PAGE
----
MedFlight 3, the Nation’s First Remote Medical Helicopter Base Celebrates 25 Years

Grant LifeFlight N117M

MedFlight Facebook Page photo of N117M posted by Keith Mancuso


January 6, 2011

MedFlight 3 at Wellston, the Nation’s First Remote Medical Helicopter Base Celebrates 25 Years of Service


The nation’s first remote non-hospital based medical helicopter was placed in rural southern Ohio in January 1986, pioneered by a revolutionary idea to bring time saving air medical resources to critically ill and injured patients in Ohio.


Today, Twenty-Five years later the Wellston’s base is still going strong as MedFlight 3. The base continues to make a difference when time is of the essence for rural southern Ohio patients and is estimated to have transported over 15,000 critically ill or injured people since inception. This remote base concept has since been duplicated throughout the nation. According to The Association of Air Medical Services (AAMS) in December of 2010, there were 114 air medical helicopter programs in the United States who have their helicopters out-based in the communities they serve. Wellston’s MedFlight 3 was the first!


Why Air Medical History was Made


In 1986, Grant Medical Center intended to expand their mission to diminish preventable trauma deaths in their central and southeastern Ohio service area. Aggressive community and EMS provider education in trauma care and injury prevention could only impact a small portion of a more effective trauma system. The community-based helicopter was a revolutionary mechanism to extend this mission in rural Ohio.


In the early 1980s, the continued death and disability of trauma patients remained unacceptable to those who served healthcare providers in the southern Ohio region. At that time, EMS response times were prolonged with a lack of full-time experienced advanced life support providers in this rural setting. There was an obligation to do more. During this era, flight programs across the country were growing through the onsite hospital-based addition of multiple aircraft. Helicopter response from urban hospital locations returning to the same location after each mission, was standard at the time. Then and now, Air Medical Transport provides a rapid solution to trauma centers and tertiary care centers when time is of the essence for the critically ill or injured patient.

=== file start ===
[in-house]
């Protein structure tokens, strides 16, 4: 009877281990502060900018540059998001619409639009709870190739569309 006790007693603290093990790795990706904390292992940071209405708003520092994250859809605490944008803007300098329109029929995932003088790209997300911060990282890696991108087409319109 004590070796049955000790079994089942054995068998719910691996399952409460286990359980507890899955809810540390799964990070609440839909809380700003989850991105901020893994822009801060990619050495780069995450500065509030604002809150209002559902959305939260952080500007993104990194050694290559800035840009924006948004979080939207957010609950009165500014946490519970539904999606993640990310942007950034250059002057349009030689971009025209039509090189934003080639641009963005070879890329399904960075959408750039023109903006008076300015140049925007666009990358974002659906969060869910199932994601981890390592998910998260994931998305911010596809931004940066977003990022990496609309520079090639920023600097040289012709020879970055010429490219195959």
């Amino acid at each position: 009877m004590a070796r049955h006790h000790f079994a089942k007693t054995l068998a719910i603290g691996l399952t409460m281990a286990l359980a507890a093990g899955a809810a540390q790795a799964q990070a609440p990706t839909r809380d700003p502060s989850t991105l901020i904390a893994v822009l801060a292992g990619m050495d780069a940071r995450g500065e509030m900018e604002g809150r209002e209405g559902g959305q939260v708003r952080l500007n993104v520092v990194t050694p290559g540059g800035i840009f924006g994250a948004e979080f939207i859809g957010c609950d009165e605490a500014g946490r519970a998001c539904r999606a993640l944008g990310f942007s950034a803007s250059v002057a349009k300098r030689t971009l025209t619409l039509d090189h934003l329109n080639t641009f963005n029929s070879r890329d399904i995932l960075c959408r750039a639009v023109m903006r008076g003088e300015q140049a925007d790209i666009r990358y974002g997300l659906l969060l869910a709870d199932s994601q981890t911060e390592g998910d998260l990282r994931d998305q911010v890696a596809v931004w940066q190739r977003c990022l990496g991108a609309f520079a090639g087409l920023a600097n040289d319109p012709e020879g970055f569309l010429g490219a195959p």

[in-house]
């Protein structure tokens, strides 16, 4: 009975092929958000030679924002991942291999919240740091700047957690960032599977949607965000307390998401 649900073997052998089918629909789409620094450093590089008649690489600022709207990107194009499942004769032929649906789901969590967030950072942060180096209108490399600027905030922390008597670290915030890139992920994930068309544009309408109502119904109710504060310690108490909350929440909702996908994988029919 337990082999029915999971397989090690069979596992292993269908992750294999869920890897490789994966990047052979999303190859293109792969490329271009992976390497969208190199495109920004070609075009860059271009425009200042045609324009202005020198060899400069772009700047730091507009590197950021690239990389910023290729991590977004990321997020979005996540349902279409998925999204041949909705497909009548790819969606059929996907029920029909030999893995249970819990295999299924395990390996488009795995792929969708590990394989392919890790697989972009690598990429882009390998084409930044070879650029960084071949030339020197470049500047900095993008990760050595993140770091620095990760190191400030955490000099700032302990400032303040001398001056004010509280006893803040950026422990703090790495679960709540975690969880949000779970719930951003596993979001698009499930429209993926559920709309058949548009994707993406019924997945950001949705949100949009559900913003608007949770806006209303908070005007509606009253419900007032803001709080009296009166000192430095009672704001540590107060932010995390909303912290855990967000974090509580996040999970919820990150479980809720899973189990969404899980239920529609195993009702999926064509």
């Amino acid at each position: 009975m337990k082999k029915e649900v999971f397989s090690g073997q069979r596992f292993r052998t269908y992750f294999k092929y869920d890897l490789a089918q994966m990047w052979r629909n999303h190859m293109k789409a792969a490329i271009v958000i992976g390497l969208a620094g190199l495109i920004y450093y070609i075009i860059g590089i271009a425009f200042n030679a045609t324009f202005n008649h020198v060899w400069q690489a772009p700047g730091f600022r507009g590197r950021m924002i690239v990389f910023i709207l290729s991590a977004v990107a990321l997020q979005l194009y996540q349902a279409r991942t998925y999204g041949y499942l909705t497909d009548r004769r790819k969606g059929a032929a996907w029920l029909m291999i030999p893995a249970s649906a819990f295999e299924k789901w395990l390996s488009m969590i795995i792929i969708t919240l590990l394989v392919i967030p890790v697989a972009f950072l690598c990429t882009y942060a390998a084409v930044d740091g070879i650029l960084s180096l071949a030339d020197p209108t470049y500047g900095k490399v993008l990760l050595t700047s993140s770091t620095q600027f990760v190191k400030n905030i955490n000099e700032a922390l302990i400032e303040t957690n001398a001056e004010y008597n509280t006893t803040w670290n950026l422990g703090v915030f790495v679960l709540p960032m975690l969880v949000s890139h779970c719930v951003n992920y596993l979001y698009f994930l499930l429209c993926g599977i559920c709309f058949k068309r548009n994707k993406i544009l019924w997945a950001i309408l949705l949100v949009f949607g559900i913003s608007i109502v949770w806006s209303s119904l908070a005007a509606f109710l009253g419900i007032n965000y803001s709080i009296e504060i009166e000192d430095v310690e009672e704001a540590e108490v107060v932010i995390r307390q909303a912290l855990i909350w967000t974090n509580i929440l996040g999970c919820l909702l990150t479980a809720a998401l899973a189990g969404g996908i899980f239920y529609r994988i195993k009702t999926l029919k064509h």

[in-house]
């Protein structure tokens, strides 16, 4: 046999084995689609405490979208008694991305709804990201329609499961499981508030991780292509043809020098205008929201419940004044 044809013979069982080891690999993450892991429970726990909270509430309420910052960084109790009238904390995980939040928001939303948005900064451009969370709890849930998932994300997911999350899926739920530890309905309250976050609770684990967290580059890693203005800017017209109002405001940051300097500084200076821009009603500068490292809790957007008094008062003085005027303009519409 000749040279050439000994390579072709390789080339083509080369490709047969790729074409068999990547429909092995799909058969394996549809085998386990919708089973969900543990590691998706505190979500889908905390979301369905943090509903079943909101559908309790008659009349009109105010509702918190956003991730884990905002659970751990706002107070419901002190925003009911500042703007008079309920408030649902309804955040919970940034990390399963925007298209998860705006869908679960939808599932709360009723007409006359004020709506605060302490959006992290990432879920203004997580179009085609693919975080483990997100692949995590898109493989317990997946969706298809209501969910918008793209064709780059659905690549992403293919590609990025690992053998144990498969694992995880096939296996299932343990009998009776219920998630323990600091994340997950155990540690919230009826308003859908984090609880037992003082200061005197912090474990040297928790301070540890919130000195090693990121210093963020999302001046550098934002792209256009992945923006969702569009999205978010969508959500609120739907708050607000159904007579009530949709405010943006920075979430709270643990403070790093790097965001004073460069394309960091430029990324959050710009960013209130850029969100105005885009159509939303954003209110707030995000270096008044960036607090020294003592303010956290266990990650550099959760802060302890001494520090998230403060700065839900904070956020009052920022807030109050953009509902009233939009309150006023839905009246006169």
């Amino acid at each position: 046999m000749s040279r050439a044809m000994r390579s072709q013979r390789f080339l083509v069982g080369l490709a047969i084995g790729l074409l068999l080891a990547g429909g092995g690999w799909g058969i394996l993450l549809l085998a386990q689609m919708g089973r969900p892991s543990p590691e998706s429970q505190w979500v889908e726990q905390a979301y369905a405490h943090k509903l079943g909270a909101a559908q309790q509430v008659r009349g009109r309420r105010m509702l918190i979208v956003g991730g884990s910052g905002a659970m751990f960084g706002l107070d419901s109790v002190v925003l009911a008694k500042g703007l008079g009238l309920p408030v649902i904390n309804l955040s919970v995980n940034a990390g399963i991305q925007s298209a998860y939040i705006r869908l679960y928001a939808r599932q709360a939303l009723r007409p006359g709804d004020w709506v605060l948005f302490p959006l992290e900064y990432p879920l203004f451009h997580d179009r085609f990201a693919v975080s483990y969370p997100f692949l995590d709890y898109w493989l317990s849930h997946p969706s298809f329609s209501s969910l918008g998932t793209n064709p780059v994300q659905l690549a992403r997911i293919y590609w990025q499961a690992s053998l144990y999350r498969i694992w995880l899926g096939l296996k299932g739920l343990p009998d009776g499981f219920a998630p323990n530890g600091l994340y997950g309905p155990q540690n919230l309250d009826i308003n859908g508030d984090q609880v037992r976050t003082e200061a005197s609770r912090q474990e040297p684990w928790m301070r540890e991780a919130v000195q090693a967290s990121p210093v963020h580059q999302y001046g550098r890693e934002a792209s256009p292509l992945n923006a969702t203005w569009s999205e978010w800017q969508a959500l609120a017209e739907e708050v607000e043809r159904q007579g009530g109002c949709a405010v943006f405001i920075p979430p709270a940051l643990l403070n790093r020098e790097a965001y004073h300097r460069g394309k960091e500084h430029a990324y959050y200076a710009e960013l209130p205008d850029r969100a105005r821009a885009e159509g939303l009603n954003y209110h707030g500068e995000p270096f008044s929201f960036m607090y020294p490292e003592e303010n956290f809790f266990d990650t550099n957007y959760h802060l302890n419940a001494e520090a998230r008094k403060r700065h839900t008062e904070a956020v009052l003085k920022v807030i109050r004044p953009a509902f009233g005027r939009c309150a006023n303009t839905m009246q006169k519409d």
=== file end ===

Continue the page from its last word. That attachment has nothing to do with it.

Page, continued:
Community Adoption and Kindness


Because of the Wellston community and their leaders, MedFlight 3 continues to provide exemplary care as a vehicle to transport people to advanced urban hospital trauma centers. The Southern Ohio spirit of cooperation was outstanding and continues today. In 1986, Wellston Mayor Winters first offered the program a location near the local VFW, the Local Fire Department offered assistance with communications and living quarters for the flight crew, including the community spirit of a Wellston firefighter who offered his personal camper to place on the property as temporary housing.


A Tradition and Mission of Success in Saving Lives


Of the 600 plus transports annually, each mission represents people who might have perished or had adverse outcomes had this revolutionary resource not been created. The original house trailer has been replaced with a new modern one and an aircraft hangar to protect this valuable community resource. The original EMS station continues to be MedFlight 3’s next door neighbor and partner. The original helicopter was replaced after recording the most flight hours of any BK 117 in the United States with an EC 135. The community continues to support “their” Wellston helicopter with the same appreciation displayed 25 years ago. Original flight crew members continue to fly at Wellston and other MedFlight bases.


MedFlight’s mission of remote basing to save lives by saving time remains unchanged for the patients served yesterday, today and tomorrow.